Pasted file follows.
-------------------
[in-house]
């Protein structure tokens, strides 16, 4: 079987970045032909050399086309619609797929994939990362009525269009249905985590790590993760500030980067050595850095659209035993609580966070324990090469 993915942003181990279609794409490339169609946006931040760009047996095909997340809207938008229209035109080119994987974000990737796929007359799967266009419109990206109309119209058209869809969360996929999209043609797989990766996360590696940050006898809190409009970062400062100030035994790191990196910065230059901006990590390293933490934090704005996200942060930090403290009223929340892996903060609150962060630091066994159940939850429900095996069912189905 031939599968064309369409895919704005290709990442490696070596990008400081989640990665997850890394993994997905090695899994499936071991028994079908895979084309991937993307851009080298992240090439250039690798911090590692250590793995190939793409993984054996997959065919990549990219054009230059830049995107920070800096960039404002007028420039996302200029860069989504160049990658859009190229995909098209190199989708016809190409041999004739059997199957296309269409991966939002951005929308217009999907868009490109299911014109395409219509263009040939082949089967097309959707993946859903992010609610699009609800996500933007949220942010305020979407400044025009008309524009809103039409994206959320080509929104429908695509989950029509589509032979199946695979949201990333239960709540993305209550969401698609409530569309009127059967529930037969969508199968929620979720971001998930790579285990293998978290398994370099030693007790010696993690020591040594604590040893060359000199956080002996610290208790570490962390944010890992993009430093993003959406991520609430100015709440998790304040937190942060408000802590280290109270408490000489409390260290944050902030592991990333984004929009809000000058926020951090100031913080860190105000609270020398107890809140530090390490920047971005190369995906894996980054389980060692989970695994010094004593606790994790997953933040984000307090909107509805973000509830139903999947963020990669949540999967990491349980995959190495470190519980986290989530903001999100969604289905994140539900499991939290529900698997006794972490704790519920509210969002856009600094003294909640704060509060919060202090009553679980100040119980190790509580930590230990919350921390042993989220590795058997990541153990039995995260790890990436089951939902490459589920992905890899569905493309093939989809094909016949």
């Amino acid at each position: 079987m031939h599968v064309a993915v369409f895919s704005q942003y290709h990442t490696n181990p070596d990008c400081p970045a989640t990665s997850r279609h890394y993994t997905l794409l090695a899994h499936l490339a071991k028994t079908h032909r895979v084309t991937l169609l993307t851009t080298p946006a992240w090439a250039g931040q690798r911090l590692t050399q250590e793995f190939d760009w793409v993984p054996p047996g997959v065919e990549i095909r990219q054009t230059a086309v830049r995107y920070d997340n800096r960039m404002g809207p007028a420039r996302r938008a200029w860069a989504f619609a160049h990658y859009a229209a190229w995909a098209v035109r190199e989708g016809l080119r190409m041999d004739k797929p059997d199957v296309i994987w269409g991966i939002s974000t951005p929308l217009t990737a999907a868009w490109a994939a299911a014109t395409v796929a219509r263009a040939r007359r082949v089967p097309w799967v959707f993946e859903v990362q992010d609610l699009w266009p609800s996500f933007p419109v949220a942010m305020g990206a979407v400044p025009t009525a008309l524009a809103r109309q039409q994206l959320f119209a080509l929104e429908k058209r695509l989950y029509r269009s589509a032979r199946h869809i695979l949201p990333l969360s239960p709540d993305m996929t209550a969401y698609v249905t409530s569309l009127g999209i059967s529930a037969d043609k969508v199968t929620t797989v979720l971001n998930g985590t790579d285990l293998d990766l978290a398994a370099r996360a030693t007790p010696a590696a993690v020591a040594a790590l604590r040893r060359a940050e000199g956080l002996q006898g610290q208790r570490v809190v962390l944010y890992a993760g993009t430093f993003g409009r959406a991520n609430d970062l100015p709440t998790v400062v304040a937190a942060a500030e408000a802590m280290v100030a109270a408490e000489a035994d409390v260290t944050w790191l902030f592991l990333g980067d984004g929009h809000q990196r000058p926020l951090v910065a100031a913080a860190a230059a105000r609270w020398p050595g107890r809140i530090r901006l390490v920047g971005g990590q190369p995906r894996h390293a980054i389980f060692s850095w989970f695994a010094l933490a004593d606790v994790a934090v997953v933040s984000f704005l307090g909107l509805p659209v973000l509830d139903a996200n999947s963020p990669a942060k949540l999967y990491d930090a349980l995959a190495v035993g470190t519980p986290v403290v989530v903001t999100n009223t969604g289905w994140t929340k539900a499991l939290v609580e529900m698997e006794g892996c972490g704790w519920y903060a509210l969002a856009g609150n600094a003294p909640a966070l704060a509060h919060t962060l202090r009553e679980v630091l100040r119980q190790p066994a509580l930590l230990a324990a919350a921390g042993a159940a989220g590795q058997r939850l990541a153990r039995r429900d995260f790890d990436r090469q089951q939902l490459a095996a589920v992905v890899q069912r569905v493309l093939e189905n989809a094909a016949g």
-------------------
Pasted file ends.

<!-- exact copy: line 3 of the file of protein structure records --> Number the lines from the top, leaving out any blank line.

């Amino acid at each position: 079987m031939h599968v064309a993915v369409f895919s704005q942003y290709h990442t490696n181990p070596d990008c400081p970045a989640t990665s997850r279609h890394y993994t997905l794409l090695a899994h499936l490339a071991k028994t079908h032909r895979v084309t991937l169609l993307t851009t080298p946006a992240w090439a250039g931040q690798r911090l590692t050399q250590e793995f190939d760009w793409v993984p054996p047996g997959v065919e990549i095909r990219q054009t230059a086309v830049r995107y920070d997340n800096r960039m404002g809207p007028a420039r996302r938008a200029w860069a989504f619609a160049h990658y859009a229209a190229w995909a098209v035109r190199e989708g016809l080119r190409m041999d004739k797929p059997d199957v296309i994987w269409g991966i939002s974000t951005p929308l217009t990737a999907a868009w490109a994939a299911a014109t395409v796929a219509r263009a040939r007359r082949v089967p097309w799967v959707f993946e859903v990362q992010d609610l699009w266009p609800s996500f933007p419109v949220a942010m305020g990206a979407v400044p025009t009525a008309l524009a809103r109309q039409q994206l959320f119209a080509l929104e429908k058209r695509l989950y029509r269009s589509a032979r199946h869809i695979l949201p990333l969360s239960p709540d993305m996929t209550a969401y698609v249905t409530s569309l009127g999209i059967s529930a037969d043609k969508v199968t929620t797989v979720l971001n998930g985590t790579d285990l293998d990766l978290a398994a370099r996360a030693t007790p010696a590696a993690v020591a040594a790590l604590r040893r060359a940050e000199g956080l002996q006898g610290q208790r570490v809190v962390l944010y890992a993760g993009t430093f993003g409009r959406a991520n609430d970062l100015p709440t998790v400062v304040a937190a942060a500030e408000a802590m280290v100030a109270a408490e000489a035994d409390v260290t944050w790191l902030f592991l990333g980067d984004g929009h809000q990196r000058p926020l951090v910065a100031a913080a860190a230059a105000r609270w020398p050595g107890r809140i530090r901006l390490v920047g971005g990590q190369p995906r894996h390293a980054i389980f060692s850095w989970f695994a010094l933490a004593d606790v994790a934090v997953v933040s984000f704005l307090g909107l509805p659209v973000l509830d139903a996200n999947s963020p990669a942060k949540l999967y990491d930090a349980l995959a190495v035993g470190t519980p986290v403290v989530v903001t999100n009223t969604g289905w994140t929340k539900a499991l939290v609580e529900m698997e006794g892996c972490g704790w519920y903060a509210l969002a856009g609150n600094a003294p909640a966070l704060a509060h919060t962060l202090r009553e679980v630091l100040r119980q190790p066994a509580l930590l230990a324990a919350a921390g042993a159940a989220g590795q058997r939850l990541a153990r039995r429900d995260f790890d990436r090469q089951q939902l490459a095996a589920v992905v890899q069912r569905v493309l093939e189905n989809a094909a016949g």